My worst fears coming true

This is a post by Zoe about how Social Security Disability believes that if you’re not taking medications (and seeing a doctor regularly) that you’re no longer disabled.  (Just like Unum.) Since I wrote to both Social Security and Medicare explaining my current situation, I expect they will cut off my benefits any day now.  Social Security Disability is the only income I have, so when these benefits are gone, I will be homeless.

Sure, I can fight a ruling that terminates my benefits, but I imagine that’s going to be rather difficult when fighting from my car. And how many months or years would that take? I won’t even have enough money to put my stuff in storage. I suppose I’ll have to load my car with as much of my belongings as possible and then throw away the rest.  Anyone want to buy a sofa?

https://trashdiaries.wordpress.com/2015/04/29/you-are-full-of-shit/

“In fact, I wouldn’t doubt they hoped I’d finally kill myself (successfully.)”

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Are You Left Brained Or Right Brained?

http://higherperspectives.com/left-brained-or-right-brained/

Did you know that one hemisphere of your brain is more dominant than the other? It’s one of the reasons we tend to be more thinkers or more artistic types. Have you ever wondered which half of your brain is more dominant?

Left brained people are more adept at solving problems, logic, language, and analytical thinking. Right brained people are more creative, able to think outside the box, and expressive.

So which are you? Take the quiz.

I think most people would prefer to be right brained and artistic.  Considering I have trouble drawing stick people, it’s no surprise that I’m left brained.

“I’d Rather Be Illegally Alive Than Legally Dead.”

http://higherperspectives.com/medical-marijuana/

Last weekend, Coltyn Turner, a fifteen-year-old medical marijuana patient spoke at a symposium on medical marijuana research in Denver. He explained:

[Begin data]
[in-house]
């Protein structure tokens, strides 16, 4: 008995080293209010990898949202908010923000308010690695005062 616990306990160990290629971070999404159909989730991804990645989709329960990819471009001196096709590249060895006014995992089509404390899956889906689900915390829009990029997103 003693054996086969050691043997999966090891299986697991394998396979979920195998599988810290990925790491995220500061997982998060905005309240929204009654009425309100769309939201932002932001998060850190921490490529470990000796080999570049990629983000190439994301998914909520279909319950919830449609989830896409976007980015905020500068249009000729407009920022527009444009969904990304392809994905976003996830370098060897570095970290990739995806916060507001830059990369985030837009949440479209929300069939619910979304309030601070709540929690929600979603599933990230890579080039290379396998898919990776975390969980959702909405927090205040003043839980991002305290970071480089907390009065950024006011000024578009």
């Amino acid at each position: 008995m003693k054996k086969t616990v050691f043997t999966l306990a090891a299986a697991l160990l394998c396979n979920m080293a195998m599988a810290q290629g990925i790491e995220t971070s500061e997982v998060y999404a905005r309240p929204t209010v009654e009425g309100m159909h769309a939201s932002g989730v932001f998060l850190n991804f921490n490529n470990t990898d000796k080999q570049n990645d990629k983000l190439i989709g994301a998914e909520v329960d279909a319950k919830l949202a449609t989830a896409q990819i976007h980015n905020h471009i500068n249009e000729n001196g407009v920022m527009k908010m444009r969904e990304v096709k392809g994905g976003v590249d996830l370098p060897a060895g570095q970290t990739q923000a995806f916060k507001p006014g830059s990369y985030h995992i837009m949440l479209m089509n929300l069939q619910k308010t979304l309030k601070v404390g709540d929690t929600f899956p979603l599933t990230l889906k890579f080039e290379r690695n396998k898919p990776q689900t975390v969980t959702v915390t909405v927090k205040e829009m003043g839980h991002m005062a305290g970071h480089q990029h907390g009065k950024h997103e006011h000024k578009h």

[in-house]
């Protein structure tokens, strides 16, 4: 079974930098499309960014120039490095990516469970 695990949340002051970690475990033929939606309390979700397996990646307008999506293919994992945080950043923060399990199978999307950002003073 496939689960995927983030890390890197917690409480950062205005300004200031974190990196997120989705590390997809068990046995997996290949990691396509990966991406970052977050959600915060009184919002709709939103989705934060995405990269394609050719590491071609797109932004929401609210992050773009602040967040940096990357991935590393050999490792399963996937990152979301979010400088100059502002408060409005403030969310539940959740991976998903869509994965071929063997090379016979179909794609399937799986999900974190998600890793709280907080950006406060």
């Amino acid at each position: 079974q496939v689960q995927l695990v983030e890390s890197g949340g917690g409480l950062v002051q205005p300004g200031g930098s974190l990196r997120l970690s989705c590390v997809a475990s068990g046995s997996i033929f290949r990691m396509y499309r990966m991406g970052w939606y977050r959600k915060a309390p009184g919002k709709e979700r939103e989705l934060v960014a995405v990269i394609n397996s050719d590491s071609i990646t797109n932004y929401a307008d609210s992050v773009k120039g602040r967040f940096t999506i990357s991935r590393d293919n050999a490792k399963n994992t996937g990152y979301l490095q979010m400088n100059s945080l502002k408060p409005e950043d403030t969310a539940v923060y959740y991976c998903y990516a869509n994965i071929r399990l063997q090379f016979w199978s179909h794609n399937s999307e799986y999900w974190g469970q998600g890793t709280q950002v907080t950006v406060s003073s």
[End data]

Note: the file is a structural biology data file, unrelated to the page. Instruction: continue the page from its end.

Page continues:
“I’d rather be illegally alive than legally dead.”

Turner suffers from Crohns disease, a disease of the digestive system that results in extreme pain, extreme diarrhea, among other devastating symptoms.

“I was just on every pharmaceutical there was out there until I would end up in a wheelchair,” says Turner. Eventually, his mother would turn to CBD oil as her last resort…

In Colorado’s neighboring state, a woman is facing 30 years in prison for using medical marijuana to treat her Crohn’s disease…

Meet Maxine

I met Maxine on my trip to the grower’s market.  Since she’s unable to post her own personal ad, she asked for my help.

Maxine doesn’t score very high in the looks department, but she seems nice enough.  She says she’s looking for the strong and silent type, as she describes herself as fairly bossy.  She also mentioned that she needs protection —  someone to save her from ending up as the main course for Thanksgiving dinner.

Maxine went on to say that she’s into kinky sex, although she wouldn’t tell me how turkeys actually accomplish the down-and-dirty.  She enjoys salsa dancing, romantic evenings for two, long walks in her huge yard, and Pearl Jam.  Her dislikes include paying $7 for a peach and turkeys who don’t look both ways before crossing the street.

Feds enlist international help against sales of unapproved drugs

https://www.consumeraffairs.com/news/feds-enlist-international-help-against-sales-of-unapproved-drugs-061915.html

This week the FDA took action against against more than 1,050 websites, many based in other countries, that it says illegally sell potentially dangerous, unapproved prescription medicines and medical devices to U.S. consumers…

The FDA says there is a distinct pattern to the illegal drugs being sold to U.S. consumers. Many claim to be FDA-approved generic versions of brand name drugs and include “Generic Nolvadex,” “Generic Meridia,” “Generic Valium,” “Generic Truvada” and “Generic Advair Diskus.”

Why would U.S. consumers risk breaking the law by purchasing these drugs online? Perhaps they don’t realize it is illegal or that the drugs might be unapproved knock-offs or out-and-out fakes. It’s also possible they turn to shadowy Internet salesmen because the drugs they need are either hard to find in the U.S. or prohibitively expensive…

Patients with chronic and specialized diseases routinely face huge costs for the drugs used to treat their conditions. People with multiple sclerosis (MS) provide a case in point.

On Thursday a federal court invalidated a patent, clearing the way for the sale of a generic form of Copaxone, a common drug in the treatment of MS. However, The New York Times reports the new generic version of Copaxone will still cost around $63,000 a year…